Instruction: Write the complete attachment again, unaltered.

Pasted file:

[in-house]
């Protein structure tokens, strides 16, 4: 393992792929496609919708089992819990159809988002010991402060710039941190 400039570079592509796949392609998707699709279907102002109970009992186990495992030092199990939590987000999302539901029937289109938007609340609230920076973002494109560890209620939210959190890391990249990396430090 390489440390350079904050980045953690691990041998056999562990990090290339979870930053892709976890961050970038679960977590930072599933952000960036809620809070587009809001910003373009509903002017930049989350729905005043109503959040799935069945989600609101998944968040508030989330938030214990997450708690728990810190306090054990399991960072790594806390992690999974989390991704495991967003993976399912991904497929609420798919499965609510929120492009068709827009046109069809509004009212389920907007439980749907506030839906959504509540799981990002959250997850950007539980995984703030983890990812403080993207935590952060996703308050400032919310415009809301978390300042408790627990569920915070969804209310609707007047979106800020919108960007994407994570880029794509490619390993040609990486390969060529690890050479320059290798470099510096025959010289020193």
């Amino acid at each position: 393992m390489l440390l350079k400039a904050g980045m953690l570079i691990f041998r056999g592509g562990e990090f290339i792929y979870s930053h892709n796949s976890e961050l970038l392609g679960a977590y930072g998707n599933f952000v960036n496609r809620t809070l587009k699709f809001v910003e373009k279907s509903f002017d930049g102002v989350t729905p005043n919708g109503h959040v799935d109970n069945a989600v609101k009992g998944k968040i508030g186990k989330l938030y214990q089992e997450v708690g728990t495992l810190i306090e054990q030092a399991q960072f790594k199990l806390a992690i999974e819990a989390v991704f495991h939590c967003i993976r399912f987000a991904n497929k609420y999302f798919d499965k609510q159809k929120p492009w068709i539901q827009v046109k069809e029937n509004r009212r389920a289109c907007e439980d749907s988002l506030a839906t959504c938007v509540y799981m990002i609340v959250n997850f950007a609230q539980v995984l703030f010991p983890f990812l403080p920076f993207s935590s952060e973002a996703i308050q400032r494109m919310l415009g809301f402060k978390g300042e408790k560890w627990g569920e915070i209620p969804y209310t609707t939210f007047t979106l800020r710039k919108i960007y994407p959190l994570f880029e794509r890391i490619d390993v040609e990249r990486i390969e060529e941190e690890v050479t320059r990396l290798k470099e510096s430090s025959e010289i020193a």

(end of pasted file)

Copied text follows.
[in-house]
């Protein structure tokens, strides 16, 4: 393992792929496609919708089992819990159809988002010991402060710039941190 400039570079592509796949392609998707699709279907102002109970009992186990495992030092199990939590987000999302539901029937289109938007609340609230920076973002494109560890209620939210959190890391990249990396430090 390489440390350079904050980045953690691990041998056999562990990090290339979870930053892709976890961050970038679960977590930072599933952000960036809620809070587009809001910003373009509903002017930049989350729905005043109503959040799935069945989600609101998944968040508030989330938030214990997450708690728990810190306090054990399991960072790594806390992690999974989390991704495991967003993976399912991904497929609420798919499965609510929120492009068709827009046109069809509004009212389920907007439980749907506030839906959504509540799981990002959250997850950007539980995984703030983890990812403080993207935590952060996703308050400032919310415009809301978390300042408790627990569920915070969804209310609707007047979106800020919108960007994407994570880029794509490619390993040609990486390969060529690890050479320059290798470099510096025959010289020193």
């Amino acid at each position: 393992m390489l440390l350079k400039a904050g980045m953690l570079i691990f041998r056999g592509g562990e990090f290339i792929y979870s930053h892709n796949s976890e961050l970038l392609g679960a977590y930072g998707n599933f952000v960036n496609r809620t809070l587009k699709f809001v910003e373009k279907s509903f002017d930049g102002v989350t729905p005043n919708g109503h959040v799935d109970n069945a989600v609101k009992g998944k968040i508030g186990k989330l938030y214990q089992e997450v708690g728990t495992l810190i306090e054990q030092a399991q960072f790594k199990l806390a992690i999974e819990a989390v991704f495991h939590c967003i993976r399912f987000a991904n497929k609420y999302f798919d499965k609510q159809k929120p492009w068709i539901q827009v046109k069809e029937n509004r009212r389920a289109c907007e439980d749907s988002l506030a839906t959504c938007v509540y799981m990002i609340v959250n997850f950007a609230q539980v995984l703030f010991p983890f990812l403080p920076f993207s935590s952060e973002a996703i308050q400032r494109m919310l415009g809301f402060k978390g300042e408790k560890w627990g569920e915070i209620p969804y209310t609707t939210f007047t979106l800020r710039k919108i960007y994407p959190l994570f880029e794509r890391i490619d390993v040609e990249r990486i390969e060529e941190e690890v050479t320059r990396l290798k470099e510096s430090s025959e010289i020193a």